Here in France it's complicated by the fact that when I refer to myself a cuisinière, which is a cook, in order to indicate to someone my seriousness about cooking, the universal question is "which restaurant do you work in?"

Personally I don't find the word cook to be derogatory at all. I think the satisfaction lies in the quality of the food I put out, and the ease with which I create it, not in what they call me while I'm doing it.

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If the word "cook" has taken on derogatory tones in American English (I don't think it has), that would be as much a travesty as the way the word "chef" has come to be used.

I think the problem comes from people being lazy and wanting to inflate value as a chef is rightly perceived to have a higher role than a cook. That, however, in no way denigrates the concept of being a cook.

John Sconzo, M.D. aka "docsconz"

"Remember that a very good sardine is always preferable to a not that good lobster."

- Ferran Adria on eGullet 12/16/2004.

Docsconz - Musings on Food and Life

Slow Food Saratoga Region - Co-Founder

Twitter - @docsconz

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I want to take one part of Dave the Cook's post above and comment on it.
Hazan says "A caring family cook is just as capable as a skilled chef at turning that first bite into a blissful moment." Really? All you need is love?

A caring family cook, with experience perhaps handed down over generations, will produce a meal equal to, or exceed, that of any fancy chef any day. It may not be as interesting to the palate, but it will be blissfull. Part of the reason for that is that it was cooked with love for those who would eat the meal. One reason my Danish grandmother was the best cook I've ever known.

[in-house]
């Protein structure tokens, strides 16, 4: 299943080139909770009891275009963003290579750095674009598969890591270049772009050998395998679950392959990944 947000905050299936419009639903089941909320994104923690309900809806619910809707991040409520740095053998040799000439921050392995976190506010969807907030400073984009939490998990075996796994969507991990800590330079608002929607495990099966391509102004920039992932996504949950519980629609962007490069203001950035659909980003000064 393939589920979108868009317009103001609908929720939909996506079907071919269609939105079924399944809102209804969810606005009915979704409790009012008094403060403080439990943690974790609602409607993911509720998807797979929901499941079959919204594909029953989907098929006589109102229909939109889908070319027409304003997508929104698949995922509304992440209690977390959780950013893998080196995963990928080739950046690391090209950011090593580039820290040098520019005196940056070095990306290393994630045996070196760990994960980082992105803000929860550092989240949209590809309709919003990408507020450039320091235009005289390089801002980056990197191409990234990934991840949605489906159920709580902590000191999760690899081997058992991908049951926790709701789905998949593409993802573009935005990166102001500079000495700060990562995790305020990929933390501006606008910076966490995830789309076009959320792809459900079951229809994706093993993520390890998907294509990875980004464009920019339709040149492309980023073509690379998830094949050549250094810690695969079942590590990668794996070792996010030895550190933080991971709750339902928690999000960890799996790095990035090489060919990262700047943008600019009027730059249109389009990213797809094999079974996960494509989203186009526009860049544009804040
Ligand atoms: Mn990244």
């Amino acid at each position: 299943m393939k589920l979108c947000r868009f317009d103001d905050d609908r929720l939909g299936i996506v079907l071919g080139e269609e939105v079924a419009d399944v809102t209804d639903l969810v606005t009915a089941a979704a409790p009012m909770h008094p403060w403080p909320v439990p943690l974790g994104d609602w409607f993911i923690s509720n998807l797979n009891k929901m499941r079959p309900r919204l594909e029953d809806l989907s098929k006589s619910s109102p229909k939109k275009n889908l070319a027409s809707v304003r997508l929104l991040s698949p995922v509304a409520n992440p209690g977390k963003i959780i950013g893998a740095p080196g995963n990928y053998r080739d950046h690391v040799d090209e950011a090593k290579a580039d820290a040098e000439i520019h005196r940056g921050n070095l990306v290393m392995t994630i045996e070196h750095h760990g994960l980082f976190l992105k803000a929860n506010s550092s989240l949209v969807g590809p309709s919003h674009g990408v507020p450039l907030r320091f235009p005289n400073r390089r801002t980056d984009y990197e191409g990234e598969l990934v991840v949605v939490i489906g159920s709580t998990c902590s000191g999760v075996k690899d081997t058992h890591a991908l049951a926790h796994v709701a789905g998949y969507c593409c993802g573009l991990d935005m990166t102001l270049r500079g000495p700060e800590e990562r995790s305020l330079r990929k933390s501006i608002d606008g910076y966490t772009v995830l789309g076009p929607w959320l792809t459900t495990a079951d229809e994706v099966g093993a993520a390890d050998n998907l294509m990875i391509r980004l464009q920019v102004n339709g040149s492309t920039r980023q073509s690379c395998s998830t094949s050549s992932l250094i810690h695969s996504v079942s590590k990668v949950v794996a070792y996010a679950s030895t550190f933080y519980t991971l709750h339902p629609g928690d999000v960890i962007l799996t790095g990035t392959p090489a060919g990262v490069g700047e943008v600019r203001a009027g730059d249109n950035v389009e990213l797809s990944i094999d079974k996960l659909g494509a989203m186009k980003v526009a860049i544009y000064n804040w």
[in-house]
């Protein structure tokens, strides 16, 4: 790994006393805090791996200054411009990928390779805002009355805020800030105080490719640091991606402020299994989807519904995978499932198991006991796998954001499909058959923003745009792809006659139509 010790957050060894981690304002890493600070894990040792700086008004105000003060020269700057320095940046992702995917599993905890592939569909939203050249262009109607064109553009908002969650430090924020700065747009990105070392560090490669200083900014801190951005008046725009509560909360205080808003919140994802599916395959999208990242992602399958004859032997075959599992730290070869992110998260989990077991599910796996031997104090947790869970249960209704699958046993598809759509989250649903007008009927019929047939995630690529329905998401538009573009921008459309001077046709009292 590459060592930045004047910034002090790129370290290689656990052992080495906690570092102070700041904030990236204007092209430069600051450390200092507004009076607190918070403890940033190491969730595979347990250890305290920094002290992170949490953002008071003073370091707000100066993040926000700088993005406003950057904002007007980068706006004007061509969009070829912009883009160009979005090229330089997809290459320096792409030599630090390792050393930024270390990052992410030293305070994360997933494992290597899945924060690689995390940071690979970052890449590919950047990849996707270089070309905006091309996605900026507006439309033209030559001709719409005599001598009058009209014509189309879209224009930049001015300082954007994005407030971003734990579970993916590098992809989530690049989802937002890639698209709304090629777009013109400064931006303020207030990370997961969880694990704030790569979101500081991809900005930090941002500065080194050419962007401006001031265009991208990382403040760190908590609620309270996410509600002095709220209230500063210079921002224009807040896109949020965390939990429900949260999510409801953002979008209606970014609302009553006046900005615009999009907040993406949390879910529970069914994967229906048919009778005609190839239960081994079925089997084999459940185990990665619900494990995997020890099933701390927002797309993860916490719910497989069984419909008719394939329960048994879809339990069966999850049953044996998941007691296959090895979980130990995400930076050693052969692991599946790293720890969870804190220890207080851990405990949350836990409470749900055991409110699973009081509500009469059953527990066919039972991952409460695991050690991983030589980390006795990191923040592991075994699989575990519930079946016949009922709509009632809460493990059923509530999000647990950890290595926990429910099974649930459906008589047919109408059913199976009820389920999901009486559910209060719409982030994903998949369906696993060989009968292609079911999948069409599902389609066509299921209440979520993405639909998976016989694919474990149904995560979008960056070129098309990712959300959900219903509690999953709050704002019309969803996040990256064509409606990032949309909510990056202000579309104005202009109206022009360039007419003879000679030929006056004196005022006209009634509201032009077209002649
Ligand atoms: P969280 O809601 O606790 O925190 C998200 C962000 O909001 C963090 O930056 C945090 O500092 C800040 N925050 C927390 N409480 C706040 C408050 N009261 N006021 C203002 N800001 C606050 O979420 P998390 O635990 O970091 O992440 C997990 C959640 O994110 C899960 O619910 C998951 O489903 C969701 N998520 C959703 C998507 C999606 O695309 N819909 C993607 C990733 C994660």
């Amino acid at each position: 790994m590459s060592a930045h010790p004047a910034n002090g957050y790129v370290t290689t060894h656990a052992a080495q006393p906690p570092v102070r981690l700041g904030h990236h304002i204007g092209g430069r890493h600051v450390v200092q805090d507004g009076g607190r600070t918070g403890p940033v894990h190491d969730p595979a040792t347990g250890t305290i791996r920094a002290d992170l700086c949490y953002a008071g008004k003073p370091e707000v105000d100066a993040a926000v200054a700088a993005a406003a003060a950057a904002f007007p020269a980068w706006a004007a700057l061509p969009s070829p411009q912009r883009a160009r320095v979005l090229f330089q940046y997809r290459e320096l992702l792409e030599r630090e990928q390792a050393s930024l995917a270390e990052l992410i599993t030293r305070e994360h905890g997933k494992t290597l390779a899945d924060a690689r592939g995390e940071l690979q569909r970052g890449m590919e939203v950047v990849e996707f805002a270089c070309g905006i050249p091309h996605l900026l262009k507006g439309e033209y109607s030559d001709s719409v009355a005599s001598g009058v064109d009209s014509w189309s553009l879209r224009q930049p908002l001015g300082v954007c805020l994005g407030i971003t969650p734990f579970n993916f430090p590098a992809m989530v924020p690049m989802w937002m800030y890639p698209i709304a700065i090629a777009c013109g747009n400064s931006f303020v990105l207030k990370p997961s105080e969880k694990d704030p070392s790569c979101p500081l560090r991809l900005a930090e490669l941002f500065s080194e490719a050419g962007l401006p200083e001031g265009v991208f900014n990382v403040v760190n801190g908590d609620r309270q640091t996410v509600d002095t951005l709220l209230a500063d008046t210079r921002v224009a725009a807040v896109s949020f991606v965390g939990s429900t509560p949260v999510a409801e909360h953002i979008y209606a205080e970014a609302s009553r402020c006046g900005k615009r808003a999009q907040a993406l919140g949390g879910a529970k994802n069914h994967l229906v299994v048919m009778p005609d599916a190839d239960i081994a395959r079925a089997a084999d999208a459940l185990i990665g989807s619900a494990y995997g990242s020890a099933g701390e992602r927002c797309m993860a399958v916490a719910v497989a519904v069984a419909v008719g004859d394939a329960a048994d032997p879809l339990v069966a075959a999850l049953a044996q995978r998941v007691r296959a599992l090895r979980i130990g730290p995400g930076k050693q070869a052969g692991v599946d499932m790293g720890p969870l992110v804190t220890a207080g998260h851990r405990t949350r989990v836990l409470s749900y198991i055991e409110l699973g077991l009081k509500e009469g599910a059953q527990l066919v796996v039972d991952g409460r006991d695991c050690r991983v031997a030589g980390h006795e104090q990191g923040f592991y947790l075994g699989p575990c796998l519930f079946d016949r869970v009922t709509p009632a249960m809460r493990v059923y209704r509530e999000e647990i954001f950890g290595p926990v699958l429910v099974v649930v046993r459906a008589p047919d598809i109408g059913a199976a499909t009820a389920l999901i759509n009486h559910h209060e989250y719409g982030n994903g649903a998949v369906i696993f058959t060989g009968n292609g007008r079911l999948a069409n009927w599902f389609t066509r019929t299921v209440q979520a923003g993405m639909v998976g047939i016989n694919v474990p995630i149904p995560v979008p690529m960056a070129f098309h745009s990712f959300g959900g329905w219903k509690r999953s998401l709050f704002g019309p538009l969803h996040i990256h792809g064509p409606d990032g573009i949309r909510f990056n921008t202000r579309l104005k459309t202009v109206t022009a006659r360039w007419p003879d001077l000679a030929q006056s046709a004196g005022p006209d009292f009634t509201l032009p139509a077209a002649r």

Her cooking was done with love for those who would eat it, whether family or others - and she knew her ingredients and how to prepare them. It was simple cooking at it's best, and I've rarely tasted (in my limited experience) anything from a so-called chef that provided not just a blissful moment at one part of the meal, but was blissful throughout the entire meal.

There is more to eating (and health) than sampling the latest razmataz from Adria and Keller and others.

It strikes me that Hazan is being disingenuous in this article. While she pays lip service to the notion that the term "chef" should be reserved for, well, professional chefs (and that's what almost everyone here has focused on), her real point starts with this comment:

But I’m troubled by the word for another reason, one that goes beyond the precision of language and gets to the heart of how we experience food.

The upshot of the rest of the article is that we should aspire to cook like she does, and not like Keller or Adria or, in fact, anyone professional; that her cooking is more "real" than theirs, and we shouldn't be fooled by the "chefs." We should, in fact, like her food better than Keller's, and if we don't, well, there's something lacking in our souls.